The Hamilton Co., which owns the office building at 392-398 Chestnut Hill Ave. in Cleveland Circle, today sued to try to block plans by an Ipswich concern to turn the former Dunkin' Donuts on Beacon Street into a marijuana dispensary.
In its lawsuit, filed in Suffolk Superior Court against both dispensary operator Happy Valley and the Boston Zoning Board of Appeal, which approved the proposal on Sept. 12, Hamilton Kevinized its arguments against the proposal, charging it would become an ID-ignoring pot haven for the thousands of high-school and college students who already swarm the area in a Cleveland Circle that would quickly become gridlocked by hordes of pot buyers "from outside the neighborhood" all apparently driving in instead of using any of the nearby Green Line stops and all creating further havoc by getting into car crashes.
The proposed location is across Beacon Street from a full-service liquor store.
The lawsuit also asks the court to "annul" the zoning approval because the proposed location would violate Boston's frequently ignored half-mile buffer between marijuana establishments, since Happy Valley earlier won approval to turn the one-time Mary Ann's next to the Dunkin' Donuts into a dispensary. At the hearing on its Dunkin' proposal, Happy Valley said it would abandon that site in favor of Dunkin' Donuts because the neighborhood expressed concern about the complete lack of parking at Mary Ann's while the Dunkin' site has a dozen parking spaces.
Hamilton, which has opposed the Dunk's proposal from the start, along with Boston College, also said it is concerned about the impact of marijuana for sale on patients going for treatment at two of its tenants: Boston Evening Therapy Associates, which provides cognitive and behavioral therapy sessions, and the National Tay-Sachs and Allied Diseases Association, which conducts research towards cures for the inherited, fatal nerve ailment.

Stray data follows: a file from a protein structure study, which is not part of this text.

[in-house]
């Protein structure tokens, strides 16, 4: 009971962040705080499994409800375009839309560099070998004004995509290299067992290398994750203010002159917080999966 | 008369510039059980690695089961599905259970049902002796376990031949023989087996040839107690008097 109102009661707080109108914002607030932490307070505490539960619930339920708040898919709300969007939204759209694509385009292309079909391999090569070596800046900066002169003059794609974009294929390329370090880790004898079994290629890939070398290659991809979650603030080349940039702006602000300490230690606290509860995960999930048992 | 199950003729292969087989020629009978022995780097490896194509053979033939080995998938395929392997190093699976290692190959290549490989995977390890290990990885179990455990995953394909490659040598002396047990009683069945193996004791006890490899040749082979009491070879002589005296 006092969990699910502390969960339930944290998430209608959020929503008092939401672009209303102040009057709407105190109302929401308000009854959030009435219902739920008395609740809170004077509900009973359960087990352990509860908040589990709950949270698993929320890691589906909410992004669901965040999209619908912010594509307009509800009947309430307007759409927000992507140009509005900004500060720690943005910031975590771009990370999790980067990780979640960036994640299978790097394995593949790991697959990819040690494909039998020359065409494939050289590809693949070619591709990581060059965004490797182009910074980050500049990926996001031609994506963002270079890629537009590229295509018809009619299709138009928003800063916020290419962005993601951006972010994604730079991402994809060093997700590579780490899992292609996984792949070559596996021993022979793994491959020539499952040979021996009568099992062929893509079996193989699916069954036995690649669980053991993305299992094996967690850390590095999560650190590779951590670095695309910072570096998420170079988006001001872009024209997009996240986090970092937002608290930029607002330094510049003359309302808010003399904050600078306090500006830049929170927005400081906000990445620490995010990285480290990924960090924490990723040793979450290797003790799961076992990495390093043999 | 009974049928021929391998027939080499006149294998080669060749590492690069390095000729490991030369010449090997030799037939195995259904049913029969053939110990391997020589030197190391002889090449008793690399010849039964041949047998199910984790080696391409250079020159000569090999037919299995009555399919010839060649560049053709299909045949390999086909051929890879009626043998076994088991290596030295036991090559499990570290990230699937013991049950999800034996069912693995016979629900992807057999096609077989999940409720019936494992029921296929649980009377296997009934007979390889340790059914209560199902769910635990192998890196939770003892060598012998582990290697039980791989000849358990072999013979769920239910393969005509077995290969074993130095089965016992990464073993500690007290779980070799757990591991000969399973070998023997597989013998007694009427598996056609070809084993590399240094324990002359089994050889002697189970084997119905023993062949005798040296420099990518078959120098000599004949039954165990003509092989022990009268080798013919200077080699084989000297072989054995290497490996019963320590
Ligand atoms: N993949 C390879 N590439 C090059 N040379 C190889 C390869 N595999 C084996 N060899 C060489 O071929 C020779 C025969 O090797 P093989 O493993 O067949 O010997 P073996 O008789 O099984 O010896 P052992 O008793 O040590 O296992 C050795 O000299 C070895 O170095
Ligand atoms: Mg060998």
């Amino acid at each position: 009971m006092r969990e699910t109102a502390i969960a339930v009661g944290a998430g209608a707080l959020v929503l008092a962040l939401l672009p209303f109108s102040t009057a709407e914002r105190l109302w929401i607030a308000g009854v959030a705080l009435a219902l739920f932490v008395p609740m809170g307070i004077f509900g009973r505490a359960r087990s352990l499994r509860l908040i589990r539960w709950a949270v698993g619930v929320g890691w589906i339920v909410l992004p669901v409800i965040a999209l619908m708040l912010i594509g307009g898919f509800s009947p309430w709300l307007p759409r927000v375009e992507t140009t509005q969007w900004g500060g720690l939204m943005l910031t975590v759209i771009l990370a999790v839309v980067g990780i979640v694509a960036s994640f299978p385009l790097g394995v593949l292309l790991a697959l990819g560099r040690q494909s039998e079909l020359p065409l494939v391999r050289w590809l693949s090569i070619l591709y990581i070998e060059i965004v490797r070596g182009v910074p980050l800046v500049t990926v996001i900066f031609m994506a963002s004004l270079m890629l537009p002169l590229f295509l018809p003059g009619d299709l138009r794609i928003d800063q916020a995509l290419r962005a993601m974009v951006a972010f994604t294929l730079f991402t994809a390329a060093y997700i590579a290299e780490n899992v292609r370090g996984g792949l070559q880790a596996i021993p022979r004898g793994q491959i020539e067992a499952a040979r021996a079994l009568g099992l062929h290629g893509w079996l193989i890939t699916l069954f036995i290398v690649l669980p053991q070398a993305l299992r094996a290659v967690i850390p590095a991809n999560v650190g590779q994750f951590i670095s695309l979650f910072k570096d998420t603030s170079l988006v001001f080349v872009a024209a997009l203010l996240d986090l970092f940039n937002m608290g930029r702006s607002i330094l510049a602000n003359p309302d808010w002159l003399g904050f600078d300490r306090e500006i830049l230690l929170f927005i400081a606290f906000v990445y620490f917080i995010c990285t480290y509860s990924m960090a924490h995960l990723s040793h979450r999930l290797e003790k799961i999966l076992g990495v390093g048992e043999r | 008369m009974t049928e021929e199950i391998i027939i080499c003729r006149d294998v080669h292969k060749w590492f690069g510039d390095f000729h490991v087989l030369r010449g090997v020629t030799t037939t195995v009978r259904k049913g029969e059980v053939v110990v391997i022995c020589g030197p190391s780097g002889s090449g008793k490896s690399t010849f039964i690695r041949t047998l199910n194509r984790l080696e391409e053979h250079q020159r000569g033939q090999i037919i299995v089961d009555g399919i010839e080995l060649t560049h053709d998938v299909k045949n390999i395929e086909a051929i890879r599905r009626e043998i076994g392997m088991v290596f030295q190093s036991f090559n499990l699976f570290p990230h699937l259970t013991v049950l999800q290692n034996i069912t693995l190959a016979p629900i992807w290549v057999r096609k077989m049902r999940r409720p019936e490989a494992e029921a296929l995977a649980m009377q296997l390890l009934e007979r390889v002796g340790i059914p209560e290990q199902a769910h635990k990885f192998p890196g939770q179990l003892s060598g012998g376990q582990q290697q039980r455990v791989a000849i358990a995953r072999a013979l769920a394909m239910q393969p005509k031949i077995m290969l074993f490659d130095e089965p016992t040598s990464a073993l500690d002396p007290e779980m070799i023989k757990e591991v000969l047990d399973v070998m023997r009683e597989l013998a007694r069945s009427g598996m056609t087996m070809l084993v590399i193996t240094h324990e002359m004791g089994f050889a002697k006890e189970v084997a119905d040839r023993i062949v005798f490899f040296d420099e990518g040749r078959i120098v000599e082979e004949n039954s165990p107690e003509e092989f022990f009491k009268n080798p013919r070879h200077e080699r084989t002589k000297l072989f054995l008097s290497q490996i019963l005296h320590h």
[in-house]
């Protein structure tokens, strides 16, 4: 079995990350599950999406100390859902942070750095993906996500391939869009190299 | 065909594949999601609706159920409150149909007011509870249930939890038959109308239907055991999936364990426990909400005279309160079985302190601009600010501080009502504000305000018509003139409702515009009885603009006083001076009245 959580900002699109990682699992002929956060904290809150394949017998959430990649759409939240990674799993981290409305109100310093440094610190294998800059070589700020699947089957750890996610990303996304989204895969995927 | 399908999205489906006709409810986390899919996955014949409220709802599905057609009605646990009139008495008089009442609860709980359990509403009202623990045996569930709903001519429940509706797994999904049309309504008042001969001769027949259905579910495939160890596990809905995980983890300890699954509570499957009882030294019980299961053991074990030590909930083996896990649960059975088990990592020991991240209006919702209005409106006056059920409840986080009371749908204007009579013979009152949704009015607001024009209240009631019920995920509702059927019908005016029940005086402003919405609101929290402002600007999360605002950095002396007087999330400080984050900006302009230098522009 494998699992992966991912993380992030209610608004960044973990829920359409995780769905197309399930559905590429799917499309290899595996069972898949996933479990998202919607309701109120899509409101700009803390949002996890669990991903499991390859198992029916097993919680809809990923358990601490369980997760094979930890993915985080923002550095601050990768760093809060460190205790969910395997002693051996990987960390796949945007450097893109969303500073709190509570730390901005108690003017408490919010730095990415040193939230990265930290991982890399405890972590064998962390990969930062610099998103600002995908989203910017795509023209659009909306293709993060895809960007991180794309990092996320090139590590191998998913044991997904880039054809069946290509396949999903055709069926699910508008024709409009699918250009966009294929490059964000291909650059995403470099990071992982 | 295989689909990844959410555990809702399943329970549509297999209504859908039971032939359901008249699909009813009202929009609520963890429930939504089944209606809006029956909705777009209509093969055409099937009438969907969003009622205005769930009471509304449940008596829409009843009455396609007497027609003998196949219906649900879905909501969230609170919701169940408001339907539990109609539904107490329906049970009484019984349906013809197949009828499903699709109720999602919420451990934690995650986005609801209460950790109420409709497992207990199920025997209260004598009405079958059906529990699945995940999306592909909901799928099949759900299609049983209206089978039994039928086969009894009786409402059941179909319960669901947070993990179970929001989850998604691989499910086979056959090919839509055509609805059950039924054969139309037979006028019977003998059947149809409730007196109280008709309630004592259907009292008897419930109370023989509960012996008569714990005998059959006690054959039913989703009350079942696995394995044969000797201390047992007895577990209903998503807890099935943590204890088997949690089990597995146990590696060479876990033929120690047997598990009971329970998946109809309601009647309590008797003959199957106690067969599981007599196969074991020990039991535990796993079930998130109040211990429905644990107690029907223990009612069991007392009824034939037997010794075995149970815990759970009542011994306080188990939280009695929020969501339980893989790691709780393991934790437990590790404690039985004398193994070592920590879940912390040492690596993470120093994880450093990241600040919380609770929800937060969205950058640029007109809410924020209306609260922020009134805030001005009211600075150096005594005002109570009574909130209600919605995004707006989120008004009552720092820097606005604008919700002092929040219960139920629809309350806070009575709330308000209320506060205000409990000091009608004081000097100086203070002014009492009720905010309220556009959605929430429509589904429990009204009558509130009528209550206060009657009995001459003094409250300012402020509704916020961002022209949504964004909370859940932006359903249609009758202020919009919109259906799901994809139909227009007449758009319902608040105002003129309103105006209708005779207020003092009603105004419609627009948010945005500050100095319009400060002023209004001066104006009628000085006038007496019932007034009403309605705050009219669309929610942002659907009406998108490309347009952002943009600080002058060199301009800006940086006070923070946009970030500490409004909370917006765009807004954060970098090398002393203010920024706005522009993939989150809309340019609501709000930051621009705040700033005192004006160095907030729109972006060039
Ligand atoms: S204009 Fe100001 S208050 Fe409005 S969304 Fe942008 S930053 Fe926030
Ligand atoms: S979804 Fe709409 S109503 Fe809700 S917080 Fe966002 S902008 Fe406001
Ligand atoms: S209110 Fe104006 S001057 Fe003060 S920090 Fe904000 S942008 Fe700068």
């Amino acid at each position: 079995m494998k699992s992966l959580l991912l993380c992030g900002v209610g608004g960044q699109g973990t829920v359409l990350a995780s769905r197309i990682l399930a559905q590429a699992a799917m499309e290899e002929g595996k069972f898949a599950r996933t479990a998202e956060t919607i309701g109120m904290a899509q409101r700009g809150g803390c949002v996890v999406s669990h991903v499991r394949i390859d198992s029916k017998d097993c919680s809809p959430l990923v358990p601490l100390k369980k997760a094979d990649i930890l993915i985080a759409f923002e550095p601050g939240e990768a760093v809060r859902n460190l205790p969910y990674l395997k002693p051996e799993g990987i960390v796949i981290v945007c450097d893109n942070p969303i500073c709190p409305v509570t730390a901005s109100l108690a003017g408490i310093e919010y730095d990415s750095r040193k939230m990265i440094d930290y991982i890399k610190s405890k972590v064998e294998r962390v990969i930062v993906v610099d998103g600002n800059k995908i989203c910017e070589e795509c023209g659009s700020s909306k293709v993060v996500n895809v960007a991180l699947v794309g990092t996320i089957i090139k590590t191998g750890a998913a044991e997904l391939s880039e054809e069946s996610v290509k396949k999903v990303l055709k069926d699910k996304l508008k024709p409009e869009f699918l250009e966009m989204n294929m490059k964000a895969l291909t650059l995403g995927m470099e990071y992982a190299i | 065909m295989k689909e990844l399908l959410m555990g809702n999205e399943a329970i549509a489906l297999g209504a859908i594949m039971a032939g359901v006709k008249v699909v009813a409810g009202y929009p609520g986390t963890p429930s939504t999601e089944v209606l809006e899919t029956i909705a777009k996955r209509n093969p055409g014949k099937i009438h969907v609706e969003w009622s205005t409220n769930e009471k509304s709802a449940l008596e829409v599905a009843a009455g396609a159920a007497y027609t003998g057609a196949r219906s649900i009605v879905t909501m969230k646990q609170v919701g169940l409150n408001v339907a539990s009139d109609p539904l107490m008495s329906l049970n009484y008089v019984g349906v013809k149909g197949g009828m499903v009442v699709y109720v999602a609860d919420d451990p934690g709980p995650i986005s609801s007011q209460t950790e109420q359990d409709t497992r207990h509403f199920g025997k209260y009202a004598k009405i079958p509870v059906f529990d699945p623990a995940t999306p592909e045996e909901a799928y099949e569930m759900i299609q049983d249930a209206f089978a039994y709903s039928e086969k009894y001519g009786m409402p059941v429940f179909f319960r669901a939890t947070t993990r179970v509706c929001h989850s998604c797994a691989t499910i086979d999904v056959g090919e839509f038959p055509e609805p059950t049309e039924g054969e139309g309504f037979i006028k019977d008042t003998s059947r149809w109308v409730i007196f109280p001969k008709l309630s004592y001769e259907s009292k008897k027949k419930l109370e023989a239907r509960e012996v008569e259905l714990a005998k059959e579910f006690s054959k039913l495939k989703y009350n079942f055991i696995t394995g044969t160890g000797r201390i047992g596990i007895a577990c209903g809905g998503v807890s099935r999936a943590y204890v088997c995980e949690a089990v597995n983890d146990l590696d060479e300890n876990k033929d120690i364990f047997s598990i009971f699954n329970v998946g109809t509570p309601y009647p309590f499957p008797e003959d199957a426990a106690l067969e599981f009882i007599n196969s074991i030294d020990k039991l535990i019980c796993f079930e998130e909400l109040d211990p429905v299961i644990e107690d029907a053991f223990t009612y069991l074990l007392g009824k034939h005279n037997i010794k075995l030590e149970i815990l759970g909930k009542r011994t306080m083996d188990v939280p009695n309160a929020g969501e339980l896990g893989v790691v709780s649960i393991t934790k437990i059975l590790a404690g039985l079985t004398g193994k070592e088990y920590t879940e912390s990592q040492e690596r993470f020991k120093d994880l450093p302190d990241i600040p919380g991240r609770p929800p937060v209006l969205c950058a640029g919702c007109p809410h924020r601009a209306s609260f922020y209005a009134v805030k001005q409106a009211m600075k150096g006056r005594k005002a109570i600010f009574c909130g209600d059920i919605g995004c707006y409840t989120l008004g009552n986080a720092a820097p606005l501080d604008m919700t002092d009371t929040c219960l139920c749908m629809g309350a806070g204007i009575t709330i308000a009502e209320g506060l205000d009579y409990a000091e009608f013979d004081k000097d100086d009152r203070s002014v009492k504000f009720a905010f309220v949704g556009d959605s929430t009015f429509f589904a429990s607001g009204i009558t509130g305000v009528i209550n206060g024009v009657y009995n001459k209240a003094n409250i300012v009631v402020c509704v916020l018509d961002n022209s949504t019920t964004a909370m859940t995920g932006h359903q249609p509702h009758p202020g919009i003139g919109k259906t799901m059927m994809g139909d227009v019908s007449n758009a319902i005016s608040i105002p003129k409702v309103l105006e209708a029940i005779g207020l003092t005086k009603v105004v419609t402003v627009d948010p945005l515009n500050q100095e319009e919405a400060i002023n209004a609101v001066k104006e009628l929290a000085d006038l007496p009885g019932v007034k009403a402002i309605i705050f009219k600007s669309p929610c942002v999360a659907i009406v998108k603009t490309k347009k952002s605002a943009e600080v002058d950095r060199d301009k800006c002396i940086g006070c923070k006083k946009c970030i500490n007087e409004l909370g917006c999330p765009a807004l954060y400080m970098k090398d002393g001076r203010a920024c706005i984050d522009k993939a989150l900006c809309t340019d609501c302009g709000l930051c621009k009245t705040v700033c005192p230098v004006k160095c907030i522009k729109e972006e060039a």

The practices at the Hamilton Property involve delicate operations and the patients tend to be already nervous when they visit.
Their nerves would only be further frazzled when they find Hamilton's parking spaces filled with Happy Valley customers, the landlord charges.
Among those who spoke in favor of the proposal at the zoning hearing, at which the board gave the project a conditional-use permit for the sale of marijuana and a variance for being closer than a half mile to the shop it says it won't open: State Rep. Michael Moran, who said a heavily regulated dispensary would be far preferable to the old Mary Ann's or the Dunkin' Donuts - in a neighborhood that had had problems with Mary Ann's in particular for decades, and which he said had voted 90% in favor of legalized marijuana.
The Brighton Allston Improvement Association also supported a pot shop at the old Dunk's, saying its parking spaces would get both customers and delivery vehicles off the street, unlike at the Mary Ann's site.
The proposed shop, which was also approved by the Boston Cannabis Board, needs approval of the state Cannabis Control Commission. It would be Happy Valley's second Boston shop - it currently runs a dispensary in East Boston.